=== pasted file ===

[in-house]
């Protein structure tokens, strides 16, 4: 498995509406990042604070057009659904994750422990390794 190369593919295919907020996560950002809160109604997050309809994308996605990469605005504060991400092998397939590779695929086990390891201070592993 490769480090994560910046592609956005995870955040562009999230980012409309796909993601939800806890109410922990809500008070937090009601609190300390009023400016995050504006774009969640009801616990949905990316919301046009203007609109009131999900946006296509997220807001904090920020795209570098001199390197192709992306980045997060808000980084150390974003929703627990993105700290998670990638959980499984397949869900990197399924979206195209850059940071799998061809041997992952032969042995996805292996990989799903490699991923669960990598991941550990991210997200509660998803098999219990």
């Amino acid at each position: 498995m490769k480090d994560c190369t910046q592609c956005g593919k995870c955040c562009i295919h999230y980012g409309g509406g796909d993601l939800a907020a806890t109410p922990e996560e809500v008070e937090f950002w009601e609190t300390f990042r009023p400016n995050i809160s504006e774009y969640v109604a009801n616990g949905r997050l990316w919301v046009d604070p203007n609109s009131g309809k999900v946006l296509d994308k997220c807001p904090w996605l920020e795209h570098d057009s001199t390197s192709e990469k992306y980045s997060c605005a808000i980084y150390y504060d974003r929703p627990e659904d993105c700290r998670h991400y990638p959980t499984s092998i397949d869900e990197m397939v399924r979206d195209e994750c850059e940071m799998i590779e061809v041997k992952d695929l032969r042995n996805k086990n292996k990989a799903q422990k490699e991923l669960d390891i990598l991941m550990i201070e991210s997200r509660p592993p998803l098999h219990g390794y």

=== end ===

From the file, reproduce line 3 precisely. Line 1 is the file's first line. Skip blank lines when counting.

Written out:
């Amino acid at each position: 498995m490769k480090d994560c190369t910046q592609c956005g593919k995870c955040c562009i295919h999230y980012g409309g509406g796909d993601l939800a907020a806890t109410p922990e996560e809500v008070e937090f950002w009601e609190t300390f990042r009023p400016n995050i809160s504006e774009y969640v109604a009801n616990g949905r997050l990316w919301v046009d604070p203007n609109s009131g309809k999900v946006l296509d994308k997220c807001p904090w996605l920020e795209h570098d057009s001199t390197s192709e990469k992306y980045s997060c605005a808000i980084y150390y504060d974003r929703p627990e659904d993105c700290r998670h991400y990638p959980t499984s092998i397949d869900e990197m397939v399924r979206d195209e994750c850059e940071m799998i590779e061809v041997k992952d695929l032969r042995n996805k086990n292996k990989a799903q422990k490699e991923l669960d390891i990598l991941m550990i201070e991210s997200r509660p592993p998803l098999h219990g390794y």